Bow of Nylea was played in the green devotion decks in its Standard. It offers a lot of flexibility but none of the effects are very interesting.
Death Baron is a buff for skeletons and zombies! One of the better zombie lords, because there isn’t quite a lot of skeleton tribal, right?
Glissa, the Traitor
Glissa, the Traitor has its place here because it has first strike and deathtouch, and is probably one of the first creatures to have it naturallly. But how do you explore its abilities?
One way is to build a stax deck, sacrificing your own artifacts and recovering them, along with artifacts that can be sacced for value or death triggers. And if you attack an opponent with Glissa it’s almost always going to net you an artifact if they block.
Henrika Domnathi / Henrika, Infernal Seer
Almost all my Standard black decks play a Henrika Domnathi or two. It comes down and the flexibility is huge, either drawing cards, saccing creatures and tokens, or beating down as its transformed side. Plus, she’s a deathtouch buffer!
The only creature to grant deathtouch to spells, Pestilent Spirit was played in some decks where you have effects (usually sorceries) that deal damage to each creature, resulting in a board wipe. Plus its deck had menace tribal, which spirits can take part too.
Kura, the Boundless Sky
The newest addition to this list, Kura, the Boundless Sky hasn’t had the chance to shine yet, but the stats and abilities are there. If it dies, it grants card advantage or a big spirit.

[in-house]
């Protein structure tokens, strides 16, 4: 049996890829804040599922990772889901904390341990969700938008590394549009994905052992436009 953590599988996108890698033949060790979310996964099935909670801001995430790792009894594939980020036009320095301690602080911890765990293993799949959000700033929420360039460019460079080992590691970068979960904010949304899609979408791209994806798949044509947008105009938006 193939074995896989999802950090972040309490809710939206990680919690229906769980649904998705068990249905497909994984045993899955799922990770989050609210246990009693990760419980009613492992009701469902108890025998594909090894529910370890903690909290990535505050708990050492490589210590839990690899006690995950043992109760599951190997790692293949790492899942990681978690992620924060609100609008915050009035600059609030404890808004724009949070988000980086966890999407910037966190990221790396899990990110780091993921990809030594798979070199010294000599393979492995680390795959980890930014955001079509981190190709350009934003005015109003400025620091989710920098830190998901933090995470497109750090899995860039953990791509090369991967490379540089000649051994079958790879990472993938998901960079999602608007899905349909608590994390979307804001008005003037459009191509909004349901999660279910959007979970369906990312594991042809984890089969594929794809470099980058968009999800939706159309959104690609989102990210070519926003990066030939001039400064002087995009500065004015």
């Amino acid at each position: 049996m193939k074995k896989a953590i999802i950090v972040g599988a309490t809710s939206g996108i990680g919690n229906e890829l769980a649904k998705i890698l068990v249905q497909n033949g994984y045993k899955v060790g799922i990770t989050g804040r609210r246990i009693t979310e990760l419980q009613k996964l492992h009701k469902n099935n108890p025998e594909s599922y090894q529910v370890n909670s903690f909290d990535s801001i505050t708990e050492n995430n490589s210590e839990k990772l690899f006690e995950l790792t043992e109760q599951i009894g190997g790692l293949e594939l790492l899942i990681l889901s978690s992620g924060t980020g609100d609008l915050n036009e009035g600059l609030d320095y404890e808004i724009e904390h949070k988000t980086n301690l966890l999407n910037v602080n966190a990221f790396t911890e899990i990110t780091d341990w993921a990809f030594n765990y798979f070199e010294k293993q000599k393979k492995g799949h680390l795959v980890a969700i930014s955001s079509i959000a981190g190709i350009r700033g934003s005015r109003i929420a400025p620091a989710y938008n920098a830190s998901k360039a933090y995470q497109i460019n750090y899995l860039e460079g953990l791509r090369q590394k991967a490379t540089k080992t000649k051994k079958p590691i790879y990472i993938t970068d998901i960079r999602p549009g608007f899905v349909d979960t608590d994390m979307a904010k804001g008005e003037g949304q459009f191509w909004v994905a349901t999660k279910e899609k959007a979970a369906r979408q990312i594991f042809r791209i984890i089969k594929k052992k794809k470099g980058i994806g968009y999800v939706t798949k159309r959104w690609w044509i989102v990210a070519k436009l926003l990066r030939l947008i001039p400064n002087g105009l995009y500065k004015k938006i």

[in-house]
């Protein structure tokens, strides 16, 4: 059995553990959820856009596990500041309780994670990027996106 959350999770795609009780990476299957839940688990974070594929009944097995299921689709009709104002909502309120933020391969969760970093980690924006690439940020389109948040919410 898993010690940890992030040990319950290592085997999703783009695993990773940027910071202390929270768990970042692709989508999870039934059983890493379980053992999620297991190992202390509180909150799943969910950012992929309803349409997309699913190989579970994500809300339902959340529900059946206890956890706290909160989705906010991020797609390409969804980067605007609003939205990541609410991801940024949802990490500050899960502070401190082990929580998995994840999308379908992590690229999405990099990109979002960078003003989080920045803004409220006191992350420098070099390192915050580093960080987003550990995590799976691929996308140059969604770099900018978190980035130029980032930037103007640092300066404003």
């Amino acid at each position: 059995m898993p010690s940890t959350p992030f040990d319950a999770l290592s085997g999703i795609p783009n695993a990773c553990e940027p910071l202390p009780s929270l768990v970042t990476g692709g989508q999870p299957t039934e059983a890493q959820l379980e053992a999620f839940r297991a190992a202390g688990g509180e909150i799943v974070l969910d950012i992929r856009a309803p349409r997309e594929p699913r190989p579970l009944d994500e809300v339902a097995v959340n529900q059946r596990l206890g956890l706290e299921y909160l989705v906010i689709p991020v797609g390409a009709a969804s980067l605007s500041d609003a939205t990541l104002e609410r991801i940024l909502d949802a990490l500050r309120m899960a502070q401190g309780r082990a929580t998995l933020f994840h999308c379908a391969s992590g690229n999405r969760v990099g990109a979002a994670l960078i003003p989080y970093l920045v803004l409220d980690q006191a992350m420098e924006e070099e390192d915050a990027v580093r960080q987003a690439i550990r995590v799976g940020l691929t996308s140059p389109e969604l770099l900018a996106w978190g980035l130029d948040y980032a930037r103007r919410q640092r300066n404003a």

One of the few deathtouch lords, Hooded Blightfang saw some play around creatures with deathtouch. Plus a 1/4 body holds the fort well against 2/2s and 3/3s, gaining some life in the process.
A 1/1 with deathtouch is fine, but the adventure side really makes Foulmire Knight playable. In a deck where you can reliably have two or three knights each Foulmire packs a punch
The Gitrog Monster
One of the cooler cards to be released, The Gitrog Monster’s only problem is that it doesn’t affect the board when it enters. It’s played as a popular commander in EDH and Brawl where you can exploit its abilities easier. If left uncheck, it really dominates.
All hail the Gitrog!
Tier 2: Staple Deathtouch Cards in Constructed
Nighthawk Scavenger & Vampire Nighthawk
Nighthawk Scavenger and Vampire Nighthawk are usually good sideboard cards against aggro decks, or if your deck is light on creatures and your opponents take out removal and wraths. The combination of the three abilities is the ultimate defensive weapon.
Hapatra, Vizier of Poisons
Hapatra, Vizier of Poisons is here because it’s one of the few -1/-1 counter commanders available. It asks that you have a lot of -1/-1 counter effects on your creatures, along with some proliferate.
Sidisi, Undead Vizier
Sidisi, Undead Vizier’s exploit is a tutor effect, and at the time there was some decks that “exploited” this effect to combo or outvalue your opponents. The body is also very powerful, and as a commander you sure have some creatures around to sacrifice and good cards to tutor for, right?
A key piece in reanimator decks and midrange battles, Hornet Queen’s five deathtouch bodies for one card makes it a very good flying wall. It’s also good at pressuring enemy planeswalkers. If the Queen dies just bring it back to life again and repeat.
Thorn of the Black Rose